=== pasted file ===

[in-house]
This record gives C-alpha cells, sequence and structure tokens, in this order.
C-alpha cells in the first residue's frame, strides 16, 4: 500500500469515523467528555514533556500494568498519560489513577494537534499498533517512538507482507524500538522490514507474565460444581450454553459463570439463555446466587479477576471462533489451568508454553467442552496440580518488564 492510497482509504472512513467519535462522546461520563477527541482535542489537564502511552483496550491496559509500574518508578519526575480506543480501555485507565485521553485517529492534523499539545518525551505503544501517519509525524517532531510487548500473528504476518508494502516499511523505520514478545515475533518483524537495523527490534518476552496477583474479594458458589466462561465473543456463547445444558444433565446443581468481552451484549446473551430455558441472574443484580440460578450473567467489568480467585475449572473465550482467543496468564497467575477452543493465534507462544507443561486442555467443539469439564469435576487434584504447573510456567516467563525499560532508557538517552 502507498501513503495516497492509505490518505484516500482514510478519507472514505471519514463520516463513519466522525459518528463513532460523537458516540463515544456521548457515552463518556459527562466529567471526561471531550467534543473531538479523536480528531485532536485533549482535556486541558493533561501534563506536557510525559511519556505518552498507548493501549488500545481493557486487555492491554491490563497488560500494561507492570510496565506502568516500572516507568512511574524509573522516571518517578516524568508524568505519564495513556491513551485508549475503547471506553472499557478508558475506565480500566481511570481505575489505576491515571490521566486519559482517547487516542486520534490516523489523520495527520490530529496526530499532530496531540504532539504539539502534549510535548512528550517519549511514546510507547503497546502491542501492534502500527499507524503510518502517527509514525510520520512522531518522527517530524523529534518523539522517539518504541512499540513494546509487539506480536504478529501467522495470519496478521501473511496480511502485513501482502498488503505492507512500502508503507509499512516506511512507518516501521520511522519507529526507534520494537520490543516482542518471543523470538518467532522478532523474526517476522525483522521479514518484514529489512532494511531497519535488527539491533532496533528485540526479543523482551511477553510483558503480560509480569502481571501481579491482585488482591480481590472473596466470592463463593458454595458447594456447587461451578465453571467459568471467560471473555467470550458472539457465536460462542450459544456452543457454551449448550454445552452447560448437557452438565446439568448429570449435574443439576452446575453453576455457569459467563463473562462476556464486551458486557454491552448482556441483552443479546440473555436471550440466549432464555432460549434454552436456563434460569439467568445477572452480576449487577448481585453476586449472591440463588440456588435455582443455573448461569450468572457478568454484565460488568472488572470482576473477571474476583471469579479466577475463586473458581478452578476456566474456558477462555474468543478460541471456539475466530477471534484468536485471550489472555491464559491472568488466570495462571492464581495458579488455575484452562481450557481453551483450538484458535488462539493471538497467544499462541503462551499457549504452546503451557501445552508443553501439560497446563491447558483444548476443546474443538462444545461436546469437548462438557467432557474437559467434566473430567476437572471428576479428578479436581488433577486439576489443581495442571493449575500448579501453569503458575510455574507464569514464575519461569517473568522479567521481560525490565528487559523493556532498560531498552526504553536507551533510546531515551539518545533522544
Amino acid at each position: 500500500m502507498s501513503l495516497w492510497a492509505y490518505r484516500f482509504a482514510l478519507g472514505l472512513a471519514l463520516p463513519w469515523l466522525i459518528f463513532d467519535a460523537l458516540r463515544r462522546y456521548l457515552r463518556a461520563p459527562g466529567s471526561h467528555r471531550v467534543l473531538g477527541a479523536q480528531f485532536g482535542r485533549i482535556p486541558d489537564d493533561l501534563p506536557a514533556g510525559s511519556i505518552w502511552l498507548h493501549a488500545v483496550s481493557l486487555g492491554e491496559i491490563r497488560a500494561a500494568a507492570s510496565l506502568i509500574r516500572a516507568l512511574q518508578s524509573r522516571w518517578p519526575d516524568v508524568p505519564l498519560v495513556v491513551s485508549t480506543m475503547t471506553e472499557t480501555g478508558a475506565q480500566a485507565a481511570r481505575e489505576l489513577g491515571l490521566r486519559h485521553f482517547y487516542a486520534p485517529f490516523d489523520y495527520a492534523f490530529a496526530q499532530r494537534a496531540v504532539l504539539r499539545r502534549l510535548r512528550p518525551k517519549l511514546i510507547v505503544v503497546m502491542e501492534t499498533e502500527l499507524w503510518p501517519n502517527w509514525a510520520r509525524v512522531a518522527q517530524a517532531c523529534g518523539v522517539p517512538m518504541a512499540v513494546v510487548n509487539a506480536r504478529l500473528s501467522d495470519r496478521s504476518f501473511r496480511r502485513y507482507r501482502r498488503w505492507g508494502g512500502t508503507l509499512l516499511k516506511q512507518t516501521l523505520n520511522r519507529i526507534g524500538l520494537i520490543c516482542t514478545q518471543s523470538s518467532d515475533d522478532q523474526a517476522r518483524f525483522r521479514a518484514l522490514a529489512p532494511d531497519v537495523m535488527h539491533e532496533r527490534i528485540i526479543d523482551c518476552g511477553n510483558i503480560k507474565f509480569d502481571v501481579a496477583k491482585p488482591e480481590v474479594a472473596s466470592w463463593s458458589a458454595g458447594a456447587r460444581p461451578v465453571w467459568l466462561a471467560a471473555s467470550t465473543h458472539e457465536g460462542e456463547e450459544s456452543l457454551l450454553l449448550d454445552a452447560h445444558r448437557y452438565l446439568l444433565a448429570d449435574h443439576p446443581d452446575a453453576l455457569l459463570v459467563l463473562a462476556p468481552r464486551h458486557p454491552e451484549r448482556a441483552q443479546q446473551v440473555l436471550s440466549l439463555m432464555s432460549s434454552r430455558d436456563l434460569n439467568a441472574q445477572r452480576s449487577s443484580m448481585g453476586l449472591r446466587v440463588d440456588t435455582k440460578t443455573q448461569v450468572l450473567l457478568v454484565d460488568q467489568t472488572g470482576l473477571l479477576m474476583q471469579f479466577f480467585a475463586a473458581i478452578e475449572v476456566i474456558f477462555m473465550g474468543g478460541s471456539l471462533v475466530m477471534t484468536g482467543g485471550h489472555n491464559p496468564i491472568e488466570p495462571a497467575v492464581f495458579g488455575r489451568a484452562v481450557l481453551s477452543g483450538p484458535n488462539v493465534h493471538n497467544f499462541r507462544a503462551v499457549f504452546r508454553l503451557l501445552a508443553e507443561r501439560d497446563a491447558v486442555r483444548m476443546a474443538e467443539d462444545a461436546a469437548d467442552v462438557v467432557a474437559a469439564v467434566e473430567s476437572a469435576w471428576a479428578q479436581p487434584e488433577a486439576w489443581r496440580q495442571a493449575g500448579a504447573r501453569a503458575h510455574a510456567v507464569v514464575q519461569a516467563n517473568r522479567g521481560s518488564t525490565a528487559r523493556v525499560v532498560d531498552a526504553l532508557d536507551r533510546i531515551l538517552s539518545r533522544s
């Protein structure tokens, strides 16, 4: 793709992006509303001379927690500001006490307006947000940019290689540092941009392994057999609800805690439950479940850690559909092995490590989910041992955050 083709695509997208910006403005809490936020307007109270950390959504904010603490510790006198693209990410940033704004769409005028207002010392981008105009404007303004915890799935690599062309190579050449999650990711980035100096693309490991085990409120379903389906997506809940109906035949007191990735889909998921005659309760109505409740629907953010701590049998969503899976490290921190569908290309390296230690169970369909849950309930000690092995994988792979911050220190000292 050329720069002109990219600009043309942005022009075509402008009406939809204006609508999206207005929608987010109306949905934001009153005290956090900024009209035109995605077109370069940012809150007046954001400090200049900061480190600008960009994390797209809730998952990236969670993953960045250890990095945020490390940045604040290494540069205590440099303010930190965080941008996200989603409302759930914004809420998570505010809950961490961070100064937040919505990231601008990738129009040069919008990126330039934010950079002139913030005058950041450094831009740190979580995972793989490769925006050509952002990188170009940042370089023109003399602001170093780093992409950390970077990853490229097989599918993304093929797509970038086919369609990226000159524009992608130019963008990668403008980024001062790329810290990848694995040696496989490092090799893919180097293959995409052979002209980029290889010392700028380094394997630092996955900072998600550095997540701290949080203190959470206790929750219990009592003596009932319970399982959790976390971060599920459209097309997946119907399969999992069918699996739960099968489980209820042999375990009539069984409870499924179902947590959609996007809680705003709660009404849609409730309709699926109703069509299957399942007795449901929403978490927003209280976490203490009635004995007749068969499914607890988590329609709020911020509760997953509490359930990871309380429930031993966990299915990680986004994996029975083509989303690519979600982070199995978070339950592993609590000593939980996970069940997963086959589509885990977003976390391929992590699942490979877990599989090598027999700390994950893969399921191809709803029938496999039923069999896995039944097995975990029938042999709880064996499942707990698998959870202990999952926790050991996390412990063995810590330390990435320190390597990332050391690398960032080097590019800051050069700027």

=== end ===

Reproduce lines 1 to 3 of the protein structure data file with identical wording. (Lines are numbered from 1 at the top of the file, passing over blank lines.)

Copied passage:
[in-house]
This record gives C-alpha cells, sequence and structure tokens, in this order.
C-alpha cells in the first residue's frame, strides 16, 4: 500500500469515523467528555514533556500494568498519560489513577494537534499498533517512538507482507524500538522490514507474565460444581450454553459463570439463555446466587479477576471462533489451568508454553467442552496440580518488564 492510497482509504472512513467519535462522546461520563477527541482535542489537564502511552483496550491496559509500574518508578519526575480506543480501555485507565485521553485517529492534523499539545518525551505503544501517519509525524517532531510487548500473528504476518508494502516499511523505520514478545515475533518483524537495523527490534518476552496477583474479594458458589466462561465473543456463547445444558444433565446443581468481552451484549446473551430455558441472574443484580440460578450473567467489568480467585475449572473465550482467543496468564497467575477452543493465534507462544507443561486442555467443539469439564469435576487434584504447573510456567516467563525499560532508557538517552 502507498501513503495516497492509505490518505484516500482514510478519507472514505471519514463520516463513519466522525459518528463513532460523537458516540463515544456521548457515552463518556459527562466529567471526561471531550467534543473531538479523536480528531485532536485533549482535556486541558493533561501534563506536557510525559511519556505518552498507548493501549488500545481493557486487555492491554491490563497488560500494561507492570510496565506502568516500572516507568512511574524509573522516571518517578516524568508524568505519564495513556491513551485508549475503547471506553472499557478508558475506565480500566481511570481505575489505576491515571490521566486519559482517547487516542486520534490516523489523520495527520490530529496526530499532530496531540504532539504539539502534549510535548512528550517519549511514546510507547503497546502491542501492534502500527499507524503510518502517527509514525510520520512522531518522527517530524523529534518523539522517539518504541512499540513494546509487539506480536504478529501467522495470519496478521501473511496480511502485513501482502498488503505492507512500502508503507509499512516506511512507518516501521520511522519507529526507534520494537520490543516482542518471543523470538518467532522478532523474526517476522525483522521479514518484514529489512532494511531497519535488527539491533532496533528485540526479543523482551511477553510483558503480560509480569502481571501481579491482585488482591480481590472473596466470592463463593458454595458447594456447587461451578465453571467459568471467560471473555467470550458472539457465536460462542450459544456452543457454551449448550454445552452447560448437557452438565446439568448429570449435574443439576452446575453453576455457569459467563463473562462476556464486551458486557454491552448482556441483552443479546440473555436471550440466549432464555432460549434454552436456563434460569439467568445477572452480576449487577448481585453476586449472591440463588440456588435455582443455573448461569450468572457478568454484565460488568472488572470482576473477571474476583471469579479466577475463586473458581478452578476456566474456558477462555474468543478460541471456539475466530477471534484468536485471550489472555491464559491472568488466570495462571492464581495458579488455575484452562481450557481453551483450538484458535488462539493471538497467544499462541503462551499457549504452546503451557501445552508443553501439560497446563491447558483444548476443546474443538462444545461436546469437548462438557467432557474437559467434566473430567476437572471428576479428578479436581488433577486439576489443581495442571493449575500448579501453569503458575510455574507464569514464575519461569517473568522479567521481560525490565528487559523493556532498560531498552526504553536507551533510546531515551539518545533522544